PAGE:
(Please note that “context” is not an assessed element of this component of the WJEC GCSE in English Literature.)
Janet Eiluned Lewis was born near Newtown in Montgomeryshire (now Powys) in November 1900. Her family was well off, cultured, and educated; for example, Lewis’s Welsh-speaking mother earned a Master’s degree, had been a headmistress, and was friends with the creator of Peter Pan, J. M. Barrie. Lewis was educated at boarding school and college in London, and worked in journalism for most of her life, notably as a member of the editorial staff of The Sunday Times and as a long-term contributor to Country Life magazine (1944–1979).
Her first literary success was the novel Dew on the Grass, which was a bestseller on its publication in 1934 and won the Gold Medal of the Book Guild for the best novel of the year. Her second novel, The Captain’s Wife, came out in 1943 and was also ‘immediately popular, being reprinted twice within a matter of months’. Between these novels Lewis published her first collection of poetry, December Apples, in 1935, and a collaborative, non-fiction book with her brother Peter Lewis, entitled The Land of Wales, in 1937, which depicted the landscape and people of her native country.
Lewis’s second, and final, collection of poetry was published in 1944, called Morning Songs and Other Poems. According to literary critic Katie Gramich, Lewis’s poems are ‘lyrical and song-like, almost invariably expressing a sense of loss, nostalgia or longing’.
Lewis married in 1937 and moved to rural Surrey, where she lived until her death in April 1979. Despite the success of her literary career in the 1930s and 1940s, Lewis’s fame waned over the following decades; however, her novels have been republished recently amid a new scholarly interest in female Welsh writers of the twentieth century.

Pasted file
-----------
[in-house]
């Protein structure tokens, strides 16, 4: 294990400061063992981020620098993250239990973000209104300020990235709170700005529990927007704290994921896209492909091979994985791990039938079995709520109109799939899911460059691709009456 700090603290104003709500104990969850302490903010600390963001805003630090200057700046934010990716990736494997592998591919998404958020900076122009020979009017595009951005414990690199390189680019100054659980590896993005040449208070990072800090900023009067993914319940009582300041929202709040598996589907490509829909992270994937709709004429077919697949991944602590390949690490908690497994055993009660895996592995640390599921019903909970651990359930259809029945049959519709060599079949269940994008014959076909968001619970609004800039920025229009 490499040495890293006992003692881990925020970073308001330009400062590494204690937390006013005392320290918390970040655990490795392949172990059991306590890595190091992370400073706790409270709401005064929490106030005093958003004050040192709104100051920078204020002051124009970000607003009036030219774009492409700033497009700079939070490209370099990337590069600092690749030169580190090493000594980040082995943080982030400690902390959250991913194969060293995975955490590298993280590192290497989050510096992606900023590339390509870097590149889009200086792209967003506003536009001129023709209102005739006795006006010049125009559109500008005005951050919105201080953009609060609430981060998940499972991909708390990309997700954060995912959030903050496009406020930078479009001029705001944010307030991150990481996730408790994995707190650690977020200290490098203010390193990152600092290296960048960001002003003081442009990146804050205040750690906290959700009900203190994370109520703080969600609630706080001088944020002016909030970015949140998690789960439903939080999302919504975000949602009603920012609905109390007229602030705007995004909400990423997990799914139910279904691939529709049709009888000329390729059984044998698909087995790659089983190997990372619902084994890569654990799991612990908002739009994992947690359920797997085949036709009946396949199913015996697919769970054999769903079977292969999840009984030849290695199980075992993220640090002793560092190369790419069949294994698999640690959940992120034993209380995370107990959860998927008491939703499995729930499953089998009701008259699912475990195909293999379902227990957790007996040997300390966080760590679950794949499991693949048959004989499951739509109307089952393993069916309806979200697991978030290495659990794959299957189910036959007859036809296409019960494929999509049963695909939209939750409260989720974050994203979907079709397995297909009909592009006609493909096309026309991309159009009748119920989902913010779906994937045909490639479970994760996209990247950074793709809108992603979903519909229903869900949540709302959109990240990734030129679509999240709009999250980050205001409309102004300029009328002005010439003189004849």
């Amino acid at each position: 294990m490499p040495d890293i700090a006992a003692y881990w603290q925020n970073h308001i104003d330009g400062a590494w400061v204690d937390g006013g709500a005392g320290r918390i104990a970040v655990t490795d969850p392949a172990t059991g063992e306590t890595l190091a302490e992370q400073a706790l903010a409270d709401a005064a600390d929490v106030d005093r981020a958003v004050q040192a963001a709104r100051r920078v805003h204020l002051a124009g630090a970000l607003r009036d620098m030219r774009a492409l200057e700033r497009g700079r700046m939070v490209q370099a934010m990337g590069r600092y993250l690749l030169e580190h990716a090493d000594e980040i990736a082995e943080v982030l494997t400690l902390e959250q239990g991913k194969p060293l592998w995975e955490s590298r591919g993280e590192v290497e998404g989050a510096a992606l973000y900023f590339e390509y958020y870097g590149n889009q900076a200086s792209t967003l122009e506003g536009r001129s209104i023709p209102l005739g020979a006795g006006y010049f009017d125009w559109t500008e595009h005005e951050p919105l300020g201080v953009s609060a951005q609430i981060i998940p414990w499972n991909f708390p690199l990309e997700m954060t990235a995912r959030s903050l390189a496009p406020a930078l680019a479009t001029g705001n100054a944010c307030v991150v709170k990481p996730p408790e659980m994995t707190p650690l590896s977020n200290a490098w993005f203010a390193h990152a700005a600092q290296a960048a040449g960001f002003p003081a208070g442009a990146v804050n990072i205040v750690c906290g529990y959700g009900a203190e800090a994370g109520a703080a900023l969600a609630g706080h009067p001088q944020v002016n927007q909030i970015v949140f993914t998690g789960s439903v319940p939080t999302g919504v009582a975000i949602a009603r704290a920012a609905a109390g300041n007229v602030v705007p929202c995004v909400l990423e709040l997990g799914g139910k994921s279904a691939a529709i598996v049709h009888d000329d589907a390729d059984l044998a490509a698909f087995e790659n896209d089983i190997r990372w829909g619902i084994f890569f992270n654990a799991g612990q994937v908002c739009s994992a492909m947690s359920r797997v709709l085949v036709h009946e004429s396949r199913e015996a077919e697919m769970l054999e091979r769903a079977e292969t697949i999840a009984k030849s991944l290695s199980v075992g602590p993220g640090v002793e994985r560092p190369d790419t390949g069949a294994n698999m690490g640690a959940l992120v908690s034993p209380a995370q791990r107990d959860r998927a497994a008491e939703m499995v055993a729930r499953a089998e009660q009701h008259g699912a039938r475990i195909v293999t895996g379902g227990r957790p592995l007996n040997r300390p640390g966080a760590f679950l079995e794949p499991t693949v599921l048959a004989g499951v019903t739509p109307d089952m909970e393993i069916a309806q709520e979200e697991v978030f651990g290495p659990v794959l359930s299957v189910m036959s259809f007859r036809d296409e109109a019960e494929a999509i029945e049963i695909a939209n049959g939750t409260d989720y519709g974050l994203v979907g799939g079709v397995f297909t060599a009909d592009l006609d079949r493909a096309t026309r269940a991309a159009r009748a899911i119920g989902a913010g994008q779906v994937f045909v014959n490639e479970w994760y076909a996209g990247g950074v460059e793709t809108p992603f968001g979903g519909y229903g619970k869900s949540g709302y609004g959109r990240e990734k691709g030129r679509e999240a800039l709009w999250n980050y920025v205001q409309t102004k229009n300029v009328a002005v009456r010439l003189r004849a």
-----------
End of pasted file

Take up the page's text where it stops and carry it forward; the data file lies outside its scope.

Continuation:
Katie Gramich, Introduction to The Captain’s Wife by Eiluned Lewis (Dinas Powys: Honno, 2012), p. ii.
 Katie Gramich, Twentieth-Century Women’s Writing in Wales: Land, Gender, Belonging (Cardiff: University of Wales Press, 2007), p. 84.
Comments on the Poem as a Whole
‘Ships’ Sirens’ contains similar themes to the other poems in Eiluned Lewis’s 1935 collection December Apples: loss, longing, and nostalgia. Written in the first person (‘I’), the poem offers the reader access to the most personal and intimate thoughts of the speaker. By directly addressing their ex-partner in the second person (‘you’), the reader is, at times uncomfortably so, pulled directly into the middle of the emotional drama.
As in most good poetry, a productive ambiguity forms a central part of ‘Ships’ Sirens’, as ideas are suggested and presented metaphorically, rather than being expressly declared. In this way, no single interpretation of the poem can be seen as the correct one and it is left to the reader to make up their own mind. For example, a couple of key questions to take into consideration when reading this poem are: what is the status of the addressee (are they alive or dead?), do the speaker and the addressee reach any kind of agreement or understanding by the end, and what kind of closure, if any, does the speaker find?
In addition, tempting as it is to think of the speaker of ‘Ships’ Sirens’ as Lewis herself, there is nothing concrete in the poem to show that the speaker is a woman and the addressee a man. On the one hand, a stereotypical view of women as being more in touch with their emotions might lead the reader to assume the ‘tide of tears’ from the poem’s final line indicates the speaker is female. On the other hand, however, the speaker compares their situation in the first stanza with that of a ‘mariner’, which was traditionally an overwhelmingly male occupation. Likewise, the poem tells the reader next to nothing about the addressee, beyond the opinion that they would probably enjoy the sound of the ships’ foghorns. As a result, the reader must make their own assumptions about the identity of the poem’s two characters.
In the end, it is arguable whether the speaker finds solace in their situation: the poem starts with an acknowledgment that they are still regularly tormented by thoughts of the addressee, and though they then claim they will no longer express their unhappiness, the poem finishes with an admission that there will be more tears in the future. However, the idea of an uncontrollable passion needs to be set against the regular, precise form and rhyme scheme of ‘Ships’ Sirens’, which reminds the reader that this is a planned and calculated poem.